The Technician by Jonah Hirsch

I met a poet on a poised green pasture,
   who said, “see that spot of Earth you cannot,
see the way the sun’s rays strike you and I
   and black shadows dampen the ground like dye,
that is my opus.”

I met a painter on a great mountain peak,
   he said, “oh, how I toiled with canvas and palette
up this jagged mountain, and when you critique my piece,
   never will you know how swiftly that light on the horizon ceased,
that is my opus.”

I met a balladeer in a morning forest,
   she said, “hear my sorrowful song, and wipe your tears,
fill your ears with my voices strain of countless years,
   passing the pain of lost love in my grieving song,
that is my opus.”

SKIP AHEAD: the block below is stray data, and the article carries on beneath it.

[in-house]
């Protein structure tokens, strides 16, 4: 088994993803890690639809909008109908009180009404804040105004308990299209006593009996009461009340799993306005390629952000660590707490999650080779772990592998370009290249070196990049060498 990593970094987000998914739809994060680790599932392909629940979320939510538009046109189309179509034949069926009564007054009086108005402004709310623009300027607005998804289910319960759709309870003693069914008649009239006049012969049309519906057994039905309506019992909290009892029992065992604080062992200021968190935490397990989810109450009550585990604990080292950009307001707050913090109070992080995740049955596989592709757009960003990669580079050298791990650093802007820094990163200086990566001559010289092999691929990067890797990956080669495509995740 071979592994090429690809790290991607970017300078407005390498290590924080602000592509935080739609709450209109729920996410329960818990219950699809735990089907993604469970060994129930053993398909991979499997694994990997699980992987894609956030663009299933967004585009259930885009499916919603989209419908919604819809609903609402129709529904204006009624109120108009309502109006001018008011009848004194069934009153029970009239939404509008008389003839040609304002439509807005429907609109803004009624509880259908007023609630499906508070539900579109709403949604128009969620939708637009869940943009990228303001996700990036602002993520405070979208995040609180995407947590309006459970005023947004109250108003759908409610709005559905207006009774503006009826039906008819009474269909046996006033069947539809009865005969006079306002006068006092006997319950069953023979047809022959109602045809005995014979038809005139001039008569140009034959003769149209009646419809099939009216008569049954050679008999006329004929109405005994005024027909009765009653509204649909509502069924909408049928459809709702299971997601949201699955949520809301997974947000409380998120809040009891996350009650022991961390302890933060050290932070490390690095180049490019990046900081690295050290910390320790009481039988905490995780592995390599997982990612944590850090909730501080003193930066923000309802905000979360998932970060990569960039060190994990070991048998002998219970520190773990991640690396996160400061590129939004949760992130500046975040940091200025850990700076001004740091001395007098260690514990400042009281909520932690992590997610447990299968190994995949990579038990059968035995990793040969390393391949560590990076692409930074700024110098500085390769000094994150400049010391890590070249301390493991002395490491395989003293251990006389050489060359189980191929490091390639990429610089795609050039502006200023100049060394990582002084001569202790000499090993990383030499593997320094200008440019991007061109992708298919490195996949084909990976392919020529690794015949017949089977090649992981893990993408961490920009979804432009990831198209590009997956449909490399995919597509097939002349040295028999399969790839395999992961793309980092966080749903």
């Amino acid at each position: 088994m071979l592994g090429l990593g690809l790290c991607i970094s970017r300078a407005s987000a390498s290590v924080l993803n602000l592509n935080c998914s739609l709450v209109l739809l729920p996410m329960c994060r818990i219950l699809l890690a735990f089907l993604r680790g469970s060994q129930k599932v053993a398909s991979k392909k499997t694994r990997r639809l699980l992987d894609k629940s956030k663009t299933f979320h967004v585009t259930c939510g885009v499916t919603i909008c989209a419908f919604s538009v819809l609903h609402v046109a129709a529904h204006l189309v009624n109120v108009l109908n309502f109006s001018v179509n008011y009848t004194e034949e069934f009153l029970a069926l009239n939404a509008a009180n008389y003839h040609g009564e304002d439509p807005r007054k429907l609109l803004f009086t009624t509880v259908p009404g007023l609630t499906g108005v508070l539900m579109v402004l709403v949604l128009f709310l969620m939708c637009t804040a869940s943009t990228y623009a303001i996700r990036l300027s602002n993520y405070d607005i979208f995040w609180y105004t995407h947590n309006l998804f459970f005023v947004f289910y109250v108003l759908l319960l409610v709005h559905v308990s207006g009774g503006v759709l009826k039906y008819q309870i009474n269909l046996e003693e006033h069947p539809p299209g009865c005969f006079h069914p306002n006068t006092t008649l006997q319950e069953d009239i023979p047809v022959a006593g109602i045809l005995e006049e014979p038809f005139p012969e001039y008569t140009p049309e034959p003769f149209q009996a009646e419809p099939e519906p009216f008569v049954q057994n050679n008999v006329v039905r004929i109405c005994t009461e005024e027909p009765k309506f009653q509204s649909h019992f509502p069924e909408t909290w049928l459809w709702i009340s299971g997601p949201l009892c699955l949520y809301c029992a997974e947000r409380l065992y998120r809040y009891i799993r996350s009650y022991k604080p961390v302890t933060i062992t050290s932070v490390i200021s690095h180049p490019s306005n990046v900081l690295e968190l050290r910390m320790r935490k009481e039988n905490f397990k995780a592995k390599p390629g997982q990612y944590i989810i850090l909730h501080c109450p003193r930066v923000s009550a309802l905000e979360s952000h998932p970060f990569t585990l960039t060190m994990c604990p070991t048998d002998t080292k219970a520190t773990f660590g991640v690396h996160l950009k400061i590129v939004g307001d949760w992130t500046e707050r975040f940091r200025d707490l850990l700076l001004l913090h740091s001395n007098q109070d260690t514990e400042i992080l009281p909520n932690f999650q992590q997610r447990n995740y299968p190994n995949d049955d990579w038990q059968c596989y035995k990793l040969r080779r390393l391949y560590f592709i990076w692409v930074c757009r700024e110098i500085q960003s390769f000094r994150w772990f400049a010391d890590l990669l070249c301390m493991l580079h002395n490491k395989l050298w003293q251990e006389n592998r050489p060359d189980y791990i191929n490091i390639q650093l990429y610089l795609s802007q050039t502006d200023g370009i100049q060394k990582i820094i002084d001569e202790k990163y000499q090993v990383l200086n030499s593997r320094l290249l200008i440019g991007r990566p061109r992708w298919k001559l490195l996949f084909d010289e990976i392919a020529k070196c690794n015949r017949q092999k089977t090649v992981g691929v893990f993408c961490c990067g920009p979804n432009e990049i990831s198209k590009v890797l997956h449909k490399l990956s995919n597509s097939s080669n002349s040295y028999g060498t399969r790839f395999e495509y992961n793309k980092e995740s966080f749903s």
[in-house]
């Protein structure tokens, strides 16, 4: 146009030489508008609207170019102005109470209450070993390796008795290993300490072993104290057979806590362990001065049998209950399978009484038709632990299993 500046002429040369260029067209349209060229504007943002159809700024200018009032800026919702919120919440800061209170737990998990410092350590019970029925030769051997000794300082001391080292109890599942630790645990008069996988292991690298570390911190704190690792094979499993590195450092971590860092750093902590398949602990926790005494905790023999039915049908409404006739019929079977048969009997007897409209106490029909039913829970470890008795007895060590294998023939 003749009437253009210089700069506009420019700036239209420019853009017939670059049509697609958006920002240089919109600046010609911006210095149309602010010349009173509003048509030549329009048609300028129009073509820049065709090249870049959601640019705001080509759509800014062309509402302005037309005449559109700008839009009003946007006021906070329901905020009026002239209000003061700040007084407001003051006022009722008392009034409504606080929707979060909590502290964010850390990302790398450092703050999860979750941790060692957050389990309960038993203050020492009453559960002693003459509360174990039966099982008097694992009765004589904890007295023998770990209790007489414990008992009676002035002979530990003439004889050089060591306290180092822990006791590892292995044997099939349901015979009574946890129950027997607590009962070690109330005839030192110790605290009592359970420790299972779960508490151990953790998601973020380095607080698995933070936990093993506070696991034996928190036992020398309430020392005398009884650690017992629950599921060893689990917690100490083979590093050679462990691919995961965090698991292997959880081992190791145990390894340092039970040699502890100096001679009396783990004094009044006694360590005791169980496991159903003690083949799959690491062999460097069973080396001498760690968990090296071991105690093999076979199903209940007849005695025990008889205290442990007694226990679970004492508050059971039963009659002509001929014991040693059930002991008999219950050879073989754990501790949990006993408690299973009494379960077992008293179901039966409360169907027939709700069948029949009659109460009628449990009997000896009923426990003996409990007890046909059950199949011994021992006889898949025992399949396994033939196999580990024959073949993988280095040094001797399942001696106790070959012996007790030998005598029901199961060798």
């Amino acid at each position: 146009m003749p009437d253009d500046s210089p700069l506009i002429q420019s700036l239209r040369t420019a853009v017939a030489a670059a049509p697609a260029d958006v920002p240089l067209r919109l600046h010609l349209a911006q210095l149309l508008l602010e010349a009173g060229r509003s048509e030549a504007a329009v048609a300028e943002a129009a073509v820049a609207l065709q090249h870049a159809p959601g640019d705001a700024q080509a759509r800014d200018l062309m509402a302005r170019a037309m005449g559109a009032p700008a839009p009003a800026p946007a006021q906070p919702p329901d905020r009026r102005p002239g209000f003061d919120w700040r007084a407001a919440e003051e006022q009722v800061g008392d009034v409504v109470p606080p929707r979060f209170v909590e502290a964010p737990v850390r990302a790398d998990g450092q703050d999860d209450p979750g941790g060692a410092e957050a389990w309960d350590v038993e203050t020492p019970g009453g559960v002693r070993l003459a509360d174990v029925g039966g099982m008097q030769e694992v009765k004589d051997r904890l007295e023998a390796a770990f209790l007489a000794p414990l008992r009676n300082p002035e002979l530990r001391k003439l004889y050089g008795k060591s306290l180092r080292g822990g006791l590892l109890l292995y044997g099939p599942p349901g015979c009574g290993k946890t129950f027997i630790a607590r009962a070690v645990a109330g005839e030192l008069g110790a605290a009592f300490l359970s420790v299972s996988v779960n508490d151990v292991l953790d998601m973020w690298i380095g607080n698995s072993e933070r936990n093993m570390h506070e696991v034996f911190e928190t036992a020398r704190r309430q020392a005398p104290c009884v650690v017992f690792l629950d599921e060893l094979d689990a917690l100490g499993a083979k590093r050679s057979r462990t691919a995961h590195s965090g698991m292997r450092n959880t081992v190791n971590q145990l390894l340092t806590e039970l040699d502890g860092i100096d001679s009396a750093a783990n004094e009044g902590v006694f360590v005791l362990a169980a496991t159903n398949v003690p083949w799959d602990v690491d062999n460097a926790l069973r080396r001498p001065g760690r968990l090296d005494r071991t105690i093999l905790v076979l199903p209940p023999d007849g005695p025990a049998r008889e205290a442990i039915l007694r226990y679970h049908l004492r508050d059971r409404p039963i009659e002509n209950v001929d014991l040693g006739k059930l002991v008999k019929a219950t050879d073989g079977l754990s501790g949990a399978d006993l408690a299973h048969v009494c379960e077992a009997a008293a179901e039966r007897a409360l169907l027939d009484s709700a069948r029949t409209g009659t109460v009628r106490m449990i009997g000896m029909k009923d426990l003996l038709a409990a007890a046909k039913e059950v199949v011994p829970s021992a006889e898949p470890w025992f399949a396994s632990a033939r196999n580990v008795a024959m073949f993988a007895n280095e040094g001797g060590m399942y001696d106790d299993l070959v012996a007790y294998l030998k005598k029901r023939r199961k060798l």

I met an architect on a lone ship at sea,
   he said, “I look past the water’s edge and envision a glass house,
and when you break bread and rear children in my houses
   I revel in the making of home in the clear panes I imagined,
that is my opus.”

I met a technician in a laboratory,
   who told me, “my post is neutral, my creations few,
yet I observe, I hypothesize, I test what might save you
   from these mysterious dances you so choose to pursue,
that is my opus.”